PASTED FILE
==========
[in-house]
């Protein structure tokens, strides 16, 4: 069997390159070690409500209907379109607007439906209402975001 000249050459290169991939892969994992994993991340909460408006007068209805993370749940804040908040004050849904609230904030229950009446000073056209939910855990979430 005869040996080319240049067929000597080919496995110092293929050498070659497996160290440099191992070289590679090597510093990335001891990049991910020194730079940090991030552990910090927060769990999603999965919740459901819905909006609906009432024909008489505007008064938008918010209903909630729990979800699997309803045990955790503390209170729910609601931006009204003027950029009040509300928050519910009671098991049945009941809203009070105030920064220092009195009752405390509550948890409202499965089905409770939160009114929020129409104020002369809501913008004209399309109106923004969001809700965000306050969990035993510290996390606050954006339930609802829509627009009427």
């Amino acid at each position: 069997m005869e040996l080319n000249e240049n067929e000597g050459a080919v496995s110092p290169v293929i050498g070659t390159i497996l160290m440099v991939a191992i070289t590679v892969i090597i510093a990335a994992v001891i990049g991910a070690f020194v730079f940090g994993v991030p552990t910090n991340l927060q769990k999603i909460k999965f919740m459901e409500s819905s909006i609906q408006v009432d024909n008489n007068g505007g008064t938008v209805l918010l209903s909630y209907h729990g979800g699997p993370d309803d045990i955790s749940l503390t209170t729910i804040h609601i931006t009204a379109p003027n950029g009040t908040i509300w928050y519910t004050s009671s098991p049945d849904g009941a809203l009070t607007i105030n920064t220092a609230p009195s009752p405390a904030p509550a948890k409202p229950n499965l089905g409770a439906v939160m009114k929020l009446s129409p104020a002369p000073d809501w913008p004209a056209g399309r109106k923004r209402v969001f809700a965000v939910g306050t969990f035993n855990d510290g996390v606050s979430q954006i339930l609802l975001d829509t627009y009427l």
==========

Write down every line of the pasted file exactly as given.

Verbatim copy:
[in-house]
């Protein structure tokens, strides 16, 4: 069997390159070690409500209907379109607007439906209402975001 000249050459290169991939892969994992994993991340909460408006007068209805993370749940804040908040004050849904609230904030229950009446000073056209939910855990979430 005869040996080319240049067929000597080919496995110092293929050498070659497996160290440099191992070289590679090597510093990335001891990049991910020194730079940090991030552990910090927060769990999603999965919740459901819905909006609906009432024909008489505007008064938008918010209903909630729990979800699997309803045990955790503390209170729910609601931006009204003027950029009040509300928050519910009671098991049945009941809203009070105030920064220092009195009752405390509550948890409202499965089905409770939160009114929020129409104020002369809501913008004209399309109106923004969001809700965000306050969990035993510290996390606050954006339930609802829509627009009427």
């Amino acid at each position: 069997m005869e040996l080319n000249e240049n067929e000597g050459a080919v496995s110092p290169v293929i050498g070659t390159i497996l160290m440099v991939a191992i070289t590679v892969i090597i510093a990335a994992v001891i990049g991910a070690f020194v730079f940090g994993v991030p552990t910090n991340l927060q769990k999603i909460k999965f919740m459901e409500s819905s909006i609906q408006v009432d024909n008489n007068g505007g008064t938008v209805l918010l209903s909630y209907h729990g979800g699997p993370d309803d045990i955790s749940l503390t209170t729910i804040h609601i931006t009204a379109p003027n950029g009040t908040i509300w928050y519910t004050s009671s098991p049945d849904g009941a809203l009070t607007i105030n920064t220092a609230p009195s009752p405390a904030p509550a948890k409202p229950n499965l089905g409770a439906v939160m009114k929020l009446s129409p104020a002369p000073d809501w913008p004209a056209g399309r109106k923004r209402v969001f809700a965000v939910g306050t969990f035993n855990d510290g996390v606050s979430q954006i339930l609802l975001d829509t627009y009427l």